Eurovision Song Contest 1962
|Eurovision Song Contest 1962|
|Final||18 March 1962|
Luxembourg City, Luxembourg
|Musical director||Jean Roderès|
|Host broadcaster||Compagnie Luxembourgeoise de Télédiffusion (CLT)|
|Interval act||Achille Zavatta|
|Number of entries||16|
|Voting system||Ten-member juries awarded points to their three favourite songs.|
|Winning song|| France|
"Un premier amour"
The Eurovision Song Contest 1962 was the 7th edition of the annual Eurovision Song Contest. It took place in Luxembourg City, Luxembourg, following the country's victory at the 1961 contest with the song "Nous les amoureux" by Jean-Claude Pascal. The contest was organised by the European Broadcasting Union (EBU) and host broadcaster Compagnie Luxembourgeoise de Télédiffusion (CLT), and was held at Villa Louvigny on Sunday 18 March 1962. The host was the Luxembourgish speaker Mireille Delannoy.
Sixteen countries participated in the contest – the same that took part the year prior.
The winner was France with the song "Un premier amour", performed by Isabelle Aubret, written by Roland Valade and composed by Claude Henri Vic. This was France's third victory in the contest in just five years, following their wins in 1958 and 1960. It was also the third consecutive winning song performed in French. For the first time in the contest's history, Austria, Belgium, Netherlands and Spain all scored nul points.
The 1962 Eurovision Song Contest was hosted in Luxembourg City. The venue chosen to host the 1962 contest was the Villa Louvigny. The building served as the headquarters of Compagnie Luxembourgeoise de Télédiffusion, the forerunner of RTL Group. It is located in Municipal Park, in the Ville Haute quarter of the centre of the city.
After France's entry had been performed, there was a short power failure rendering the screens dark. There also seemed to be an even shorter power failure during the Netherlands entry, when viewers around Europe only saw darkness on their television screens when the Netherlands performed. The power failure seemed to affect the Netherlands score during the voting. Nevertheless, the song turned out to be popular in Europe after the contest.
- Finland – George de Godzinsky
- Belgium – Henri Segers
- Spain – Jean Roderès
- Austria – Bruno Uher
- Denmark – Kai Mortensen
- Sweden – Egon Kjerrman
- Germany – Rolf-Hans Müller
- Netherlands – Dolf van der Linden
- France – Franck Pourcel
- Norway – Øivind Bergh
- Switzerland – Cédric Dumont
- Yugoslavia – Jože Privšek
- United Kingdom – Angela Morley
- Luxembourg – Jean Roderès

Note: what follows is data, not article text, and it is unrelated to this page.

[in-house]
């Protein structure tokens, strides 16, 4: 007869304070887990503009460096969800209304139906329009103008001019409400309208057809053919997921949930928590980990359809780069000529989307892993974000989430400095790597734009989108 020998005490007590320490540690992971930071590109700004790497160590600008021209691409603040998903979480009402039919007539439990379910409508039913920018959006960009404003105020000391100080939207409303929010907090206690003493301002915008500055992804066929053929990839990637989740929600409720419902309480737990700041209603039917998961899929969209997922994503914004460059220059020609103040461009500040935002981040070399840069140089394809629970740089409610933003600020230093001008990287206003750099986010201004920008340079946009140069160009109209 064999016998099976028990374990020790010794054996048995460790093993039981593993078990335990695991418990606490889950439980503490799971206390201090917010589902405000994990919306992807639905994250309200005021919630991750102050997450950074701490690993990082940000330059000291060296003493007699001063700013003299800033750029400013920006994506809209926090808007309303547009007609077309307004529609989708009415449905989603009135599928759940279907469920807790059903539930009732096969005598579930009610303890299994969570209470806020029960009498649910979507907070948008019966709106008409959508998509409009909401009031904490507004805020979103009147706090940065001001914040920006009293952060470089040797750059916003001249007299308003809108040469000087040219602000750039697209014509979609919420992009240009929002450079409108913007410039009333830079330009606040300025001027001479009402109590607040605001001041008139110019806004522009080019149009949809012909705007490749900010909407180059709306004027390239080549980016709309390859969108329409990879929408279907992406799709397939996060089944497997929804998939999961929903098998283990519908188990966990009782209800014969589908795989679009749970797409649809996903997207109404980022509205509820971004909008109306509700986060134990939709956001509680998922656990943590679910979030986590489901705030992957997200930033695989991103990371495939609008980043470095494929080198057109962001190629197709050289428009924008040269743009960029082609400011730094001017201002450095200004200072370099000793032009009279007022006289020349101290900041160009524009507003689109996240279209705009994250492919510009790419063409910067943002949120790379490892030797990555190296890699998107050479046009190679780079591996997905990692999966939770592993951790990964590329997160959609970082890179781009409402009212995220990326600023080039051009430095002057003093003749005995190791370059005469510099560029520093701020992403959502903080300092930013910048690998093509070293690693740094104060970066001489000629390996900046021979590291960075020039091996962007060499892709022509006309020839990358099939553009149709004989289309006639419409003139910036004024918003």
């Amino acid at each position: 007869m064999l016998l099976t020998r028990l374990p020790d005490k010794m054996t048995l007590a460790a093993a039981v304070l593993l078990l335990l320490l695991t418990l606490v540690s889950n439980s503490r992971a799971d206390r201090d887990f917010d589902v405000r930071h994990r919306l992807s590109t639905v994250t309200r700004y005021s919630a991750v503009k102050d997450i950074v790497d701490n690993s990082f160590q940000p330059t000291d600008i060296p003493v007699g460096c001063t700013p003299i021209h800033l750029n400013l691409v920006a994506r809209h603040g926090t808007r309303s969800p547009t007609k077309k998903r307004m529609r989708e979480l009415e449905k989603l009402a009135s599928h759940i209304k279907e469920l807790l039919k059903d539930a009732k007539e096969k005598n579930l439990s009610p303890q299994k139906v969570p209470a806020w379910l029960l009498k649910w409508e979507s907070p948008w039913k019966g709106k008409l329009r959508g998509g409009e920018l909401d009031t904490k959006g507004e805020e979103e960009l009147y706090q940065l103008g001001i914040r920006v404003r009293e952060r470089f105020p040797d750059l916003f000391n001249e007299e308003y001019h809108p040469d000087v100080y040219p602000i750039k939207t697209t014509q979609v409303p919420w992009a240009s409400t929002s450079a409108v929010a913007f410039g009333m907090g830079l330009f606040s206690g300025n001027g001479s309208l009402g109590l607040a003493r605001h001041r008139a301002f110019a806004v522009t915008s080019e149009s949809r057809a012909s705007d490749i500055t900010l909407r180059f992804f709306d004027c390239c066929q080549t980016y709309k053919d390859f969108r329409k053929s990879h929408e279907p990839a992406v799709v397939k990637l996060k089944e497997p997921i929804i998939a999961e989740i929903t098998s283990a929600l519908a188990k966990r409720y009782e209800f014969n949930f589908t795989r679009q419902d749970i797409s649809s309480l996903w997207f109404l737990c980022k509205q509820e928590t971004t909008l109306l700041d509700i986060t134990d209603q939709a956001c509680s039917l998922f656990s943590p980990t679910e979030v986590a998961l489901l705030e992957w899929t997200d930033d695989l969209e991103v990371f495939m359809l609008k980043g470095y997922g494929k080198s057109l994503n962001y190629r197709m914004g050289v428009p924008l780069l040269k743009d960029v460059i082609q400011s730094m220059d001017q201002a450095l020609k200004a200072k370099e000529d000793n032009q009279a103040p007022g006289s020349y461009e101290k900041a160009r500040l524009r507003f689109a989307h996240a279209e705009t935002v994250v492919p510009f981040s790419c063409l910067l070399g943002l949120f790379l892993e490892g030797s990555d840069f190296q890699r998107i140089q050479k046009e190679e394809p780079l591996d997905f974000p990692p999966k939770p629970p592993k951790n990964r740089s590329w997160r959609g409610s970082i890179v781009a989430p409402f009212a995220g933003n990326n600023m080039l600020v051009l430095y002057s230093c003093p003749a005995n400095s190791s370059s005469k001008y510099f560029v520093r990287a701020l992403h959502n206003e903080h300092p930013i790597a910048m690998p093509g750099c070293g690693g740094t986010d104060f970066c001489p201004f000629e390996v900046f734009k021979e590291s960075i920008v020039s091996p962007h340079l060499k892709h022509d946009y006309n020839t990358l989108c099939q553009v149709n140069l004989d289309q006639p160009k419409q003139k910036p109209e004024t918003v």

- Italy – Cinico Angelini
- Monaco – Raymond Lefèvre
|Fud Leclerc||Belgium||1956, 1958, 1960|
|Jean Philippe||Switzerland||1959 (for France)|
|02||Belgium||Fud Leclerc||"Ton nom"||French||13||0|
|04||Austria||Eleonore Schwarz||"Nur in der Wiener Luft"||German||13||0|
|06||Sweden||Inger Berggren||"Sol och vår"||Swedish||7||4|
|07||Germany||Conny Froboess||"Zwei kleine Italiener"||German||6||9|
|09||France||Isabelle Aubret||"Un premier amour"||French||1||26|
|10||Norway||Inger Jacobsen||"Kom sol, kom regn"||Norwegian||10||2|
|11||Switzerland||Jean Philippe||"Le retour"||French||10||2|
|12||Yugoslavia||Lola Novaković||"Ne pali svetla u sumrak" (Не пали светла у сумрак)||Serbo-Croatian||4||10|
|13||United Kingdom||Ronnie Carroll||"Ring-A-Ding Girl"||English||4||10|
|14||Luxembourg||Camillo Felgen||"Petit bonhomme"||French||3||11|
|15||Italy||Claudio Villa||"Addio, addio"||Italian||9||3|
|16||Monaco||François Deguelt||"Dis rien"||French||2||13|
This year marked the second jury voting system change in the contest's history, moving away from a point per favourite song from 10-member juries to the allocation of 3, 2 and 1 points given to the top three favourite songs from each country's 10-member jurors' ratings.
Below is a summary of all 3 points received:
|N.||Contestant||Nation(s) giving 3 points|
|5||France||Germany, Norway, Sweden, Switzerland, Yugoslavia|
|3||Luxembourg||Belgium, Spain, Monaco|
|Monaco||Austria, Luxembourg, Netherlands|
This section needs additional citations for verification. (June 2021)
Listed below is the order in which votes were cast during the 1962 contest along with the spokesperson who was responsible for announcing the votes for their respective country.
- Monaco – TBC
- Italy – Enzo Tortora
- Luxembourg – Robert Diligent
- United Kingdom – Alex Macintosh
- Yugoslavia – Mladen Delić
- Switzerland – Alexandre Burger
- Norway – Kari Borg Mannsåker
- France – André Valmy
- Netherlands – Ger Lugtenburg
- Germany – Klaus Havenstein
- Sweden – Tage Danielsson
- Denmark – Ole Mortensen
- Austria – Emil Kollpacher
- Spain – Luis Marsillach
- Belgium – Arlette Vincent
- Finland – Poppe Berg
This section needs additional citations for verification. (June 2021)
Each national broadcaster also sent a commentator to the contest, in order to provide coverage of the contest in their own native language.
|Belgium||RTB||French: Nicole Védrès|||
|BRT||Dutch: Willem Duys|
|Denmark||Danmarks Radio TV||Skat Nørrevig|
|Finland||Suomen Televisio||Aarno Walli|
|Germany||Deutsches Fernsehen||Ruth Kappelsberger|
|Italy||Programma Nazionale||Renato Tagliani|
|Monaco||Télé Monte Carlo||Pierre Tchernia|||
|Norway||NRK, NRK P1||Odd Grythe|
|Sweden||Sveriges TV, SR P1||Jan Gabrielsson|||
|Switzerland||TV DRS||German: Theodor Haller|
|TSR||French: Pierre Tchernia|||
|TSI||Italian: Renato Tagliani|
|United Kingdom||BBC TV||David Jacobs|||
|BBC Light Programme||Peter Haigh|
|Yugoslavia||Televizija Beograd||Serbo-Croatian: Ljubomir Vukadinović|
|Televizija Zagreb||Serbo-Croatian: Gordana Bonetti|
|Televizija Ljubljana||Slovene: Tomaž Terček|
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